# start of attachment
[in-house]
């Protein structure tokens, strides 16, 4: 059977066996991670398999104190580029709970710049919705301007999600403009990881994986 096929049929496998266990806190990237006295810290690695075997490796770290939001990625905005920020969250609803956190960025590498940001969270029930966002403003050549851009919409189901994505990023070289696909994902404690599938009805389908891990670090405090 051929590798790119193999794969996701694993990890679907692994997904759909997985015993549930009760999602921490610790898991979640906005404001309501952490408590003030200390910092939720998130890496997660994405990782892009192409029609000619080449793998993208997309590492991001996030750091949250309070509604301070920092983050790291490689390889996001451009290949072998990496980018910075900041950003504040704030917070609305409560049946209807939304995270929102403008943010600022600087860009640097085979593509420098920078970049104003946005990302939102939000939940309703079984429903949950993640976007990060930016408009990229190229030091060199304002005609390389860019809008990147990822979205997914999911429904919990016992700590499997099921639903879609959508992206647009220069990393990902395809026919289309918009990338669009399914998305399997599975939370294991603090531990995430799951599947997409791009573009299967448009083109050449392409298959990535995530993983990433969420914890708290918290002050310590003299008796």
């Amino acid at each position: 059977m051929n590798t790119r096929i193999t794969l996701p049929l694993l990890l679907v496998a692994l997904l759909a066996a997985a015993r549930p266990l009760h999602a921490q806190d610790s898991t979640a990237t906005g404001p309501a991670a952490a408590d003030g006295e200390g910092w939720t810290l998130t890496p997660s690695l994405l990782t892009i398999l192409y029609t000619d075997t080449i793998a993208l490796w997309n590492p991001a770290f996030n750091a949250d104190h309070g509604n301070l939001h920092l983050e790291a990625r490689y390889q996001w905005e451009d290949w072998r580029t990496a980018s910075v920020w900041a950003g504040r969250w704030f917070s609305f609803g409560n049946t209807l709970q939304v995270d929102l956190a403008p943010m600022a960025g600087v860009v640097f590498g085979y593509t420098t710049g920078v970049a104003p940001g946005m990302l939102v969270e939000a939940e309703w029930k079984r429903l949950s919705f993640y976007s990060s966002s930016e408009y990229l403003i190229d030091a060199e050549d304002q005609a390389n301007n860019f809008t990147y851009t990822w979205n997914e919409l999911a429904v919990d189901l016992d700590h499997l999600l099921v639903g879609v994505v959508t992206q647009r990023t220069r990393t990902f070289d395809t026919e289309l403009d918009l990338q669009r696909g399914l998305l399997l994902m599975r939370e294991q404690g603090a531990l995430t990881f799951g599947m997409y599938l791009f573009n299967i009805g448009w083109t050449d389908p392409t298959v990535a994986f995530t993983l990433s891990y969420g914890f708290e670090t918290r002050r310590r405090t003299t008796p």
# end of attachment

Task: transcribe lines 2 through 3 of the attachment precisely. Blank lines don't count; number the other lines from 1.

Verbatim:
């Protein structure tokens, strides 16, 4: 059977066996991670398999104190580029709970710049919705301007999600403009990881994986 096929049929496998266990806190990237006295810290690695075997490796770290939001990625905005920020969250609803956190960025590498940001969270029930966002403003050549851009919409189901994505990023070289696909994902404690599938009805389908891990670090405090 051929590798790119193999794969996701694993990890679907692994997904759909997985015993549930009760999602921490610790898991979640906005404001309501952490408590003030200390910092939720998130890496997660994405990782892009192409029609000619080449793998993208997309590492991001996030750091949250309070509604301070920092983050790291490689390889996001451009290949072998990496980018910075900041950003504040704030917070609305409560049946209807939304995270929102403008943010600022600087860009640097085979593509420098920078970049104003946005990302939102939000939940309703079984429903949950993640976007990060930016408009990229190229030091060199304002005609390389860019809008990147990822979205997914999911429904919990016992700590499997099921639903879609959508992206647009220069990393990902395809026919289309918009990338669009399914998305399997599975939370294991603090531990995430799951599947997409791009573009299967448009083109050449392409298959990535995530993983990433969420914890708290918290002050310590003299008796």
């Amino acid at each position: 059977m051929n590798t790119r096929i193999t794969l996701p049929l694993l990890l679907v496998a692994l997904l759909a066996a997985a015993r549930p266990l009760h999602a921490q806190d610790s898991t979640a990237t906005g404001p309501a991670a952490a408590d003030g006295e200390g910092w939720t810290l998130t890496p997660s690695l994405l990782t892009i398999l192409y029609t000619d075997t080449i793998a993208l490796w997309n590492p991001a770290f996030n750091a949250d104190h309070g509604n301070l939001h920092l983050e790291a990625r490689y390889q996001w905005e451009d290949w072998r580029t990496a980018s910075v920020w900041a950003g504040r969250w704030f917070s609305f609803g409560n049946t209807l709970q939304v995270d929102l956190a403008p943010m600022a960025g600087v860009v640097f590498g085979y593509t420098t710049g920078v970049a104003p940001g946005m990302l939102v969270e939000a939940e309703w029930k079984r429903l949950s919705f993640y976007s990060s966002s930016e408009y990229l403003i190229d030091a060199e050549d304002q005609a390389n301007n860019f809008t990147y851009t990822w979205n997914e919409l999911a429904v919990d189901l016992d700590h499997l999600l099921v639903g879609v994505v959508t992206q647009r990023t220069r990393t990902f070289d395809t026919e289309l403009d918009l990338q669009r696909g399914l998305l399997l994902m599975r939370e294991q404690g603090a531990l995430t990881f799951g599947m997409y599938l791009f573009n299967i009805g448009w083109t050449d389908p392409t298959v990535a994986f995530t993983l990433s891990y969420g914890f708290e670090t918290r002050r310590r405090t003299t008796p």